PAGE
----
Saturday, July 16, 2011

A Quick Trip To Nirvana

The other day I went to Nirvana. Not that one! The other one, the one out on Old Chao Chu Kang Road on the far side of Singapore. Nirvana Pte. Ltd. is, according to the glossy, colorful brochure we were given on our arrival, ‘Singapore’s most luxurious 6-star grade modern columbarium with full air-conditioning’. The company that runs Nirvana is ‘the pioneer and market leader in bereavement care industry in South East Asia’. And I can believe it. The place is amazing, if that’s the right word - ultra-modern buildings, manicured grounds, lavish interiors, and everything in plastic and chrome, mirrors, gaudy colors and kitsch lighting with muzak in the background. We were given a complete tour by a solicitous saleswoman who met us on our arrival. The Central Hall has a huge Buddha overlooking it and numerous comfy lounge suites positioned around it so that costumers can sit and ‘abandon their fear and sadness but instead cherish the memories and remembrance (sic).’ We checked out the huge rooms with niches where you can deposit your loved one’s ashes. And the prices are very reasonable. Approaching $100,000 for a top-end niche. The brochure informed us that buying now can be a ‘not-to-be-missed investment opportunity’ as prices are bound to go up, and that if you purchase a niche now they’ll throw in a free imported urn. Very thoughtfully, they even have a room for the ashes of non-believers. To reserve a niche in this room for a loved one or for yourself only costs $ 25,000. I was very tempted I can tell you. Another huge room has dozens of golden stupas in it for customers to worship. Our guide informed us that none of the stupas have relics in them yet but that they’ll be getting some soon. I didn’t ask where from but I have heard on the monk’s grapevine that there’s a factory in Bangkok now that mass-produces them to meet the demand. The highlight and finale of the tour was the sound-and-light show in the Great Buddha Praying Hall. The computerized color laser system and the high-tech sound coordination creates an atmosphere of, well I’m not sure. I think it’s supposed to be of heaven or Nirvana as conceived in popular Chinese Buddhism; the brochure says ‘an air of refinement and serene ambience’. Monks are on hand to do any praying costumers might need.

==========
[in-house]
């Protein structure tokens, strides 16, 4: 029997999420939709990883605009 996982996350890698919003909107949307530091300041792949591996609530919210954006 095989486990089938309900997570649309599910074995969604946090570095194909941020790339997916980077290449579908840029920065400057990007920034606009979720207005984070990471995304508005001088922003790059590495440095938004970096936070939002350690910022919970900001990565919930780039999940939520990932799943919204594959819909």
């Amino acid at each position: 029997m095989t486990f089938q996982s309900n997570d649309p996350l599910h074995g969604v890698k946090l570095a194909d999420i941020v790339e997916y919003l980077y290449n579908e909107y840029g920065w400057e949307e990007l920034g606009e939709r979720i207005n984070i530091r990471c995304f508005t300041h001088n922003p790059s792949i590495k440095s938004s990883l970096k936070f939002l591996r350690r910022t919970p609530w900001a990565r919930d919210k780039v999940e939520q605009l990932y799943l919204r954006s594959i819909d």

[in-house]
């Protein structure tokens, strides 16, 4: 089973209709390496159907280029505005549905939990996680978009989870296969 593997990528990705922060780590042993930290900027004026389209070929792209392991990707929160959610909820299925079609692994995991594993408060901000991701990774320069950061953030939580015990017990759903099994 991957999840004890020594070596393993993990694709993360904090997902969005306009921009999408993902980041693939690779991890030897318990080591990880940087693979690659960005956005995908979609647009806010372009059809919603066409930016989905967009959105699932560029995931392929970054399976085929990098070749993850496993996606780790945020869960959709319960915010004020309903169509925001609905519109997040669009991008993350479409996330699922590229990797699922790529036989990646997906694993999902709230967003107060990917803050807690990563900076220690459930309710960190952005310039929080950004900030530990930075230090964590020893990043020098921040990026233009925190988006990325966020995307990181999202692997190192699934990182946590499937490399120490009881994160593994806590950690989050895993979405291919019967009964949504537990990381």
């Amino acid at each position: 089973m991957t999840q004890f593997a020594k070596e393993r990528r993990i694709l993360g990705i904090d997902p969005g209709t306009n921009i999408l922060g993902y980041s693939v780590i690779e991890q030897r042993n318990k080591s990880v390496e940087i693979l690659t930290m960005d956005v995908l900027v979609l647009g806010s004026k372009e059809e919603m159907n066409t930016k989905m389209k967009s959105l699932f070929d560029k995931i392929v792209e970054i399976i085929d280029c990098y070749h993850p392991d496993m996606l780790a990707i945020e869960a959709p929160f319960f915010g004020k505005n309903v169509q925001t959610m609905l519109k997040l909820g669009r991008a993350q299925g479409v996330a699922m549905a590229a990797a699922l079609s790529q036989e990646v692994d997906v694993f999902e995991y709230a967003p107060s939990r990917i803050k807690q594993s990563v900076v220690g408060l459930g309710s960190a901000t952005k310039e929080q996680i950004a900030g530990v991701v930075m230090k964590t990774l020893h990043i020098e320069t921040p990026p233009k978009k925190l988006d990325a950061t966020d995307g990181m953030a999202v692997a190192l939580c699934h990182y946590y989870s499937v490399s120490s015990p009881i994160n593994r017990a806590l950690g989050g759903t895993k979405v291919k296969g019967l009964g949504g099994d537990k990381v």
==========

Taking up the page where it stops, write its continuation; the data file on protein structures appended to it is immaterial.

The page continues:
Something that attracted my attention on the way out was the pictorial display on the life of the Buddha. We see Maha Maya dreaming of an elephant, only in this depiction of the legend it’s an African elephant she’s dreaming of. Another interesting picture shows the Buddha walking past a mosque, in fact it looks like the entrance of grand mosque at Fatehpur Sikri. Now exactly how an African elephant could have ambled into an ancient Indian dream, or how there could have been mosques in India a thousand years before the advent of Islam, I’ll leave for my readers to figure out.
But it doesn’t really matter, does it? It’s all the same! Fact and fiction, clarity and confusion, sympathy and platitudes, Dhamma and commercialism.

6 comments:

DJ Every Day said...

I don't like kitsch (and who does), but Bhante this is kind of ultra kitsch. Something like cake soaked in maple syrup, with honey, whipped cream and chocolate dressing on top of it. Perfect recipe to fill one's stomach (and mind) with nausea :(

Yashas said...

I think it should have been a heavenly elephant white in colour, you could see the african one symbolically, that Dharma is spreading to other continents. There is a buddhist Urnehalle in Copenhagen that might interest you,
http://www.buddhistisk-bisaettelse.dk/

icykalimu said...

this "nirvana" is expensive

May Rulers of the World Be Righteous said...

Buddhism Inc , so rampant these days especially in affluent cities where cash is aplenty. They work on people's insatiable craving for eternity and egoecentricity, they provide them with soothing recipes to reap huge monetary gain. In the process, true Dharma suffered as it is so twisted and misrepresented. This is the repeat of the causes of the demise of Buddhism in India.

wblu said...

icykalimu said...

this "nirvana" is expensive

Well, the other kind of nirvana is expensive, too. It costs you everything you have.

watsriboenruang said...

Greetings Bhante.
I just wanted to let you know that I am blogging at a different site now.
Thank you for some great reads.
With Metta, Phra Chuntawongso